Unanswered Questions Abound:
ABIM’s News on MOC
December 14, 2016
Today, the ABIM announced that, beginning in 2018, physicians certified in Internal Medicine can choose to take an every-two-year secured recertification examination for Maintenance of Certification in lieu of the 10-year exam. The timing and format for any alternatives to the 10-year recertification examination for specialists are not known.
The new pathway presented by the ABIM appears to fall short of the principles the College has consistently outlined to the ABIM in terms of MOC, based on the information available. The ABIM shrouds the reality of an every-two-year secured examination option as a “knowledge check-in” and a “low-stakes” assessment.
Call it like it is: an option for a more frequent, secured, high-stakes, consequential examination that has no strong evidence of proven value to diplomates or our patients.
ACG has consistently communicated the concerns of our members directly to the ABIM and has worked with other organizations across internal medicine, including the other GI societies, to ensure that the MOC process is less complicated, more clinically relevant and less expensive for those who wish to maintain board certification.
Specifically, the College has outlined to the ABIM that any knowledge assessment should allow clinicians to utilize all resources that would be available for use in practice, demonstrate a commitment to lifelong learning rather than lifelong testing, focus on knowledge relevant to practice, and have a cost commensurate with value in terms of time, money, or professional consequences.
ACG’s message to ABIM has been loud and clear: MOC in its current and proposed form places unreasonable burdens on participants in terms of unjustifiable cost and inconvenience, and detracts from patient care.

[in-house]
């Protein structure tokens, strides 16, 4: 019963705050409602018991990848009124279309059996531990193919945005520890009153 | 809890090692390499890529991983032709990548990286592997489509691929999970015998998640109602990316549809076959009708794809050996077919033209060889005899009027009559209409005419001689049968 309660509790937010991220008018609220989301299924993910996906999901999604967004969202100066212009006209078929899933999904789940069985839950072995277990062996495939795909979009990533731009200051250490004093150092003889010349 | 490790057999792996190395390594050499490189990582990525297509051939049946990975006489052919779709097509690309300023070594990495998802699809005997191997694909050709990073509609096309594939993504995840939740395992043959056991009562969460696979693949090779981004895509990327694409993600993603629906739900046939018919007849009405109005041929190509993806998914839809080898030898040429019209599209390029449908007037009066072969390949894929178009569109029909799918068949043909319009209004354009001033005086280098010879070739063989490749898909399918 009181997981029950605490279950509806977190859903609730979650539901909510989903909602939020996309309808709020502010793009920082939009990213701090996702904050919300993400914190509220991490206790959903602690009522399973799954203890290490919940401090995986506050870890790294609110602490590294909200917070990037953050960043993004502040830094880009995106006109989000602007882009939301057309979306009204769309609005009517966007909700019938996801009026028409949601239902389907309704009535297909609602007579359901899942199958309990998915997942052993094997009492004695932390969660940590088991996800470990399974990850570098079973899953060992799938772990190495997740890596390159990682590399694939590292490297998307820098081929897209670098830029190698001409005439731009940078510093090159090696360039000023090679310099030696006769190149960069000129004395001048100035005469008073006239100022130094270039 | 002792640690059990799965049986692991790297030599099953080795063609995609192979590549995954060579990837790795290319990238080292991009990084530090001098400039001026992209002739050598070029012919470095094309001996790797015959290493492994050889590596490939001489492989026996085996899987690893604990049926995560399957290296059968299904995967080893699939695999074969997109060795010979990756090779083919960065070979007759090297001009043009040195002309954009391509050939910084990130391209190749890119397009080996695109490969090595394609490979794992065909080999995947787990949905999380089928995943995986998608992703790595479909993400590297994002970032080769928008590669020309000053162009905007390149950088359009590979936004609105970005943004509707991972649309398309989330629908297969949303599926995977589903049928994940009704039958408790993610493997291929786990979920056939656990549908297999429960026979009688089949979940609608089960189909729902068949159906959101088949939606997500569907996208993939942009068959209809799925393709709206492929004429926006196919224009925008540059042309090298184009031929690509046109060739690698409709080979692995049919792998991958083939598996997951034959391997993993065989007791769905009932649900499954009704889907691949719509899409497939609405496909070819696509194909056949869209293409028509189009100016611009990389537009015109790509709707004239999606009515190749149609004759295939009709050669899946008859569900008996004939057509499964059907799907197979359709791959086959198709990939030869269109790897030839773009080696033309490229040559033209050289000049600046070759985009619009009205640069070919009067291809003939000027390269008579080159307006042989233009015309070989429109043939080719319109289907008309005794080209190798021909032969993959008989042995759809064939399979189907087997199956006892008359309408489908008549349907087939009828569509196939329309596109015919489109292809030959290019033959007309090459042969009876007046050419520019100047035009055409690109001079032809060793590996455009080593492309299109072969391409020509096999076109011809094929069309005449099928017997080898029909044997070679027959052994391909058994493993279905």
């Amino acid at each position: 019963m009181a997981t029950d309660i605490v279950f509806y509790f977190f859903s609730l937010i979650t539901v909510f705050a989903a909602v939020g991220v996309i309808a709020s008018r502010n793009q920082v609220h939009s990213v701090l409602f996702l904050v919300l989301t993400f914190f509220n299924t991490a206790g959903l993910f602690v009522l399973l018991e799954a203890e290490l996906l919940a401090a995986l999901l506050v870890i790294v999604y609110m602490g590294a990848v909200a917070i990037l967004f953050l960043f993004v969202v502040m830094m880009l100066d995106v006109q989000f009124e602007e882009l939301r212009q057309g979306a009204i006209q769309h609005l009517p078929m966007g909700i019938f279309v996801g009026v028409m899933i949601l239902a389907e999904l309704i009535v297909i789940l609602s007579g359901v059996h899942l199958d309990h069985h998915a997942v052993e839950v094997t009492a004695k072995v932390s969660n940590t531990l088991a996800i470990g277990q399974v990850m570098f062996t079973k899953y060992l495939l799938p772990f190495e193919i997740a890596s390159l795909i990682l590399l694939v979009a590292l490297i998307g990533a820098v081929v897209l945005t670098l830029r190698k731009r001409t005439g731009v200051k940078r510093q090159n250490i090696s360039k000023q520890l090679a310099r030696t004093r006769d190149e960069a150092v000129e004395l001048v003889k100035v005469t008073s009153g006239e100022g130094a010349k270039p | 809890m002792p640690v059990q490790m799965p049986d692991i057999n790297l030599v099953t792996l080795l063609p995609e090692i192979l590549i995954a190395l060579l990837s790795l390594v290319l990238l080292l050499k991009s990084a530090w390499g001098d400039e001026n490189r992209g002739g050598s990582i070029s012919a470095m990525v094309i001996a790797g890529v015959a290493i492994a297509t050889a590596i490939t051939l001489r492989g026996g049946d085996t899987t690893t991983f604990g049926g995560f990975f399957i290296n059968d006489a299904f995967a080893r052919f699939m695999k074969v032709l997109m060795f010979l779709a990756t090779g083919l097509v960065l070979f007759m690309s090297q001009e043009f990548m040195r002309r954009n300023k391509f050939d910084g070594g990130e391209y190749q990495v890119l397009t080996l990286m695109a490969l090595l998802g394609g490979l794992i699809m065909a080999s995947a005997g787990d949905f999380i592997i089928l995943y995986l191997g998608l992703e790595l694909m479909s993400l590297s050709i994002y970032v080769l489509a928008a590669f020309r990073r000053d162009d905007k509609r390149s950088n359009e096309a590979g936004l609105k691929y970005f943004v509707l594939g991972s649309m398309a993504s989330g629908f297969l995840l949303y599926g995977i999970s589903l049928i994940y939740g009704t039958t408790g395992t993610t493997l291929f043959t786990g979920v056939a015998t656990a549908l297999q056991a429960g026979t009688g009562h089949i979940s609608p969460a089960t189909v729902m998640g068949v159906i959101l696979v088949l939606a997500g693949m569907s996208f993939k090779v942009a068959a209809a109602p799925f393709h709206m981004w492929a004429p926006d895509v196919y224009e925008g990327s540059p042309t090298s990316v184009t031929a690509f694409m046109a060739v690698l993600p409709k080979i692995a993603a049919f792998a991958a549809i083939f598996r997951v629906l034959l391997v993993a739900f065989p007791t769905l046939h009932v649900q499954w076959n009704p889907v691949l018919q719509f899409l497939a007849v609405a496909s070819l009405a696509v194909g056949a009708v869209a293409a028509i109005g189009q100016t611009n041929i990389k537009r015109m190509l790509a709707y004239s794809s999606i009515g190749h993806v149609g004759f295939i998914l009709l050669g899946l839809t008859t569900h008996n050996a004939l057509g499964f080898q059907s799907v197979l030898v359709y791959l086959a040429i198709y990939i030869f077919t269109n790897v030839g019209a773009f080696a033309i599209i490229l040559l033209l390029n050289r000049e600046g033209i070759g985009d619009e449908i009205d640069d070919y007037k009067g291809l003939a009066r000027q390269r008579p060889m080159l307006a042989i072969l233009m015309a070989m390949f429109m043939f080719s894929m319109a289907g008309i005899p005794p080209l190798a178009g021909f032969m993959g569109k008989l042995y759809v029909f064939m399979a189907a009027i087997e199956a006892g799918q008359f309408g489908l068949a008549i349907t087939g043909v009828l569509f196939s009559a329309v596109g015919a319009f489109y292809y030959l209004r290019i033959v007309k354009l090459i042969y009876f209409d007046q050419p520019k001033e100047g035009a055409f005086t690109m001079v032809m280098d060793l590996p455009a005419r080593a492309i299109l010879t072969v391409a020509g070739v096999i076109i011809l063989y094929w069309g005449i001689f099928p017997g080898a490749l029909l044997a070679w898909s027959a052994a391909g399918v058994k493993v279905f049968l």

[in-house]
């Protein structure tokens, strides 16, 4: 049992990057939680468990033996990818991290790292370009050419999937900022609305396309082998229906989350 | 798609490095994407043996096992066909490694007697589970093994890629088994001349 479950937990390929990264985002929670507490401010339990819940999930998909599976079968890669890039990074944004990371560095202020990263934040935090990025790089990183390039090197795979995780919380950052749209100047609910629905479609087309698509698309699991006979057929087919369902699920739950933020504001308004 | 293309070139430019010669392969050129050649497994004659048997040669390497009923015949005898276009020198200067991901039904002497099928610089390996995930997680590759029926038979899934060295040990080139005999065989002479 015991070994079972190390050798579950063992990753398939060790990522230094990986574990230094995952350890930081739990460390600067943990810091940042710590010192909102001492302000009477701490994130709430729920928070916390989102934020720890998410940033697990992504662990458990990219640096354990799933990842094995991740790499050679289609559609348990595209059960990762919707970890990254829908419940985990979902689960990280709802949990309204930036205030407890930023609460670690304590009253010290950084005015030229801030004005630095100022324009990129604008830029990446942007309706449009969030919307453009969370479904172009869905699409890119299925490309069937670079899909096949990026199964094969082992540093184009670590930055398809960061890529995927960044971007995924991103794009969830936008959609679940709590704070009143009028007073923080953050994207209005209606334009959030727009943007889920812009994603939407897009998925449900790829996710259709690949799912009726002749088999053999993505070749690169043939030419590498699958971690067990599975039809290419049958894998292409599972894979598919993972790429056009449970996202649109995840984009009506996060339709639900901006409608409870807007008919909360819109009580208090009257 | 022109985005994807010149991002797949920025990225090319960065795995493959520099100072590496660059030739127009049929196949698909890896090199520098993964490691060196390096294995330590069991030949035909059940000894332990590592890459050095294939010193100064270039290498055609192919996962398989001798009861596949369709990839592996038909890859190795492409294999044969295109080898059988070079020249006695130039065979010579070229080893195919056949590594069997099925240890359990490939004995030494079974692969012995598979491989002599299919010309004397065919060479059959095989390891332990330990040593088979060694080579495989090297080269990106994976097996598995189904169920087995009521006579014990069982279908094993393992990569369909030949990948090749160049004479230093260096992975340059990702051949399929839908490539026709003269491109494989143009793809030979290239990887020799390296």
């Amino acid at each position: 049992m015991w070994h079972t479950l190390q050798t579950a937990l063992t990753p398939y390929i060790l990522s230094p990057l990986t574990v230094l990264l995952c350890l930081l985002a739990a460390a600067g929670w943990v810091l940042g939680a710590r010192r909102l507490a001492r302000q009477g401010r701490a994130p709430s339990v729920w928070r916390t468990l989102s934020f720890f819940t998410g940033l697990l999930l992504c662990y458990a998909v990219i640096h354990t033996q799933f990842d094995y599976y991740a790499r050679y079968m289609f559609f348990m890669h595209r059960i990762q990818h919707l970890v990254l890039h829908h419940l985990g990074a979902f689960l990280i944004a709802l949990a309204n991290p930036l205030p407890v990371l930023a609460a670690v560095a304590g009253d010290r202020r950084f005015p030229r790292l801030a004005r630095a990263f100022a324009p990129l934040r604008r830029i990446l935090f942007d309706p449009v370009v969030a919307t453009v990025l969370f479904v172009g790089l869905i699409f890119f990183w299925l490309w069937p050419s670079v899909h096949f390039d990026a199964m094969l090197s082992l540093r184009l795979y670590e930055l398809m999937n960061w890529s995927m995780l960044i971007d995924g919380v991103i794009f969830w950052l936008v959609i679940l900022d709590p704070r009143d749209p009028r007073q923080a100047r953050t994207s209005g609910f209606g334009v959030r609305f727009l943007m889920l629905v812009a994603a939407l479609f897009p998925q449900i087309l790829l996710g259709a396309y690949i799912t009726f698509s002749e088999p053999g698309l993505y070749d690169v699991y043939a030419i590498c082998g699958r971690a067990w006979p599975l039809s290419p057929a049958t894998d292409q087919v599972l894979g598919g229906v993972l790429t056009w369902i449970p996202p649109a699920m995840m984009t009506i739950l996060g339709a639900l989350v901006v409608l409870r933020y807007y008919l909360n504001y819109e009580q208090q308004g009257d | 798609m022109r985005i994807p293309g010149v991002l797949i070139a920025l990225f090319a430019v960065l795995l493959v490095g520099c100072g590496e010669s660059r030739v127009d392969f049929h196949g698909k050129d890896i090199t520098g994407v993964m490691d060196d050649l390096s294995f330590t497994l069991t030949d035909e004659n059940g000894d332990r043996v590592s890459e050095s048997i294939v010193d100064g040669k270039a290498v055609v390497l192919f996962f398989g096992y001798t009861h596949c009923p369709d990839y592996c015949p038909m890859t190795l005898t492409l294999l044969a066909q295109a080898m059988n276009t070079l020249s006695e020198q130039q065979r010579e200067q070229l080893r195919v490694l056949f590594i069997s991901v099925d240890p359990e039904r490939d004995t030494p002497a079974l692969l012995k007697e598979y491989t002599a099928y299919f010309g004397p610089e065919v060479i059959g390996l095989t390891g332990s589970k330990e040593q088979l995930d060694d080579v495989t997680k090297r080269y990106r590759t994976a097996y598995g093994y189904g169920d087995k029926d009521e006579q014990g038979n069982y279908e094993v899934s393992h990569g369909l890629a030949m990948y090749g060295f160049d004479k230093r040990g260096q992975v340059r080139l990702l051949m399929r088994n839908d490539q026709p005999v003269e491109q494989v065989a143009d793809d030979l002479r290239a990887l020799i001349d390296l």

From today’s announcement, it is not clear that ABIM heard the message. We are left wondering why the ABIM is still “exploring” making two-year assessments open book; focusing assessments on a subset of knowledge relevant to practice (versus breadth of knowledge in a certain discipline); and “exploring” partnerships with societies to create additional options. The ACG and our sister societies have been at the ABIM table and offered alternatives, but have had no substantial engagement with the ABIM on moving the needle.
ACG’s Principles: MOC be must be simpler, less intrusive and less expensive
As the College has shared with ABIM on many occasions, we believe GI physicians should be held accountable as lifelong learners, not lifelong test takers.
As I wrote recently in a blog post to ACG members, “The bioptic assessment of medical knowledge by a stressful, high stakes, secured recertification test whether it be at two, five or ten years, is no measure of the quality and effectiveness of the care we provide to our patients. Moreover, it does not reflect the process by which we obtain medical information to manage our patients…Consistently, diplomates advise me that many of the ABIM recertification questions continue to be irrelevant and do not reflect the common diseases and disorders we see day-to-day in our patients.”
Incremental Improvement, But Questions Remain
While with this new option from ABIM for Internal Medicine diplomates may offer an incremental improvement for some, there are still an enormous number of questions that remain unanswered for gastroenterologists regarding MOC overall and about the two-year testing scheme announced today.
The most salient question is whether ABIM’s new option meaningfully addresses critical concerns raised by ACG as to the relevance, cost, and overall burden of MOC.
Other questions include:
- What is the timeline for the introduction of a new pathway for MOC for gastroenterologists?
- What activities do diplomates need to complete between the two-year examination periods other than the secured examination?
- What is the duration of the two-year examination and how many questions will be included?
- Will the two-year secured examination cover the breadth of gastroenterology and hepatology as a shorter version of the existing 10-year exam?
- What is being done to deal with the issues of relevancy of the exam?
- How will the ABIM engage more effectively with the GI specialty societies to design a meaningful approach to knowledge assessment?
- What is financial burden of the various pathways?
Until ABIM releases further details, arguably the largest questions looming are whether the MOC enterprise as presented by ABIM actually contributes to improved patient care or broadens the durable knowledge base of its diplomates.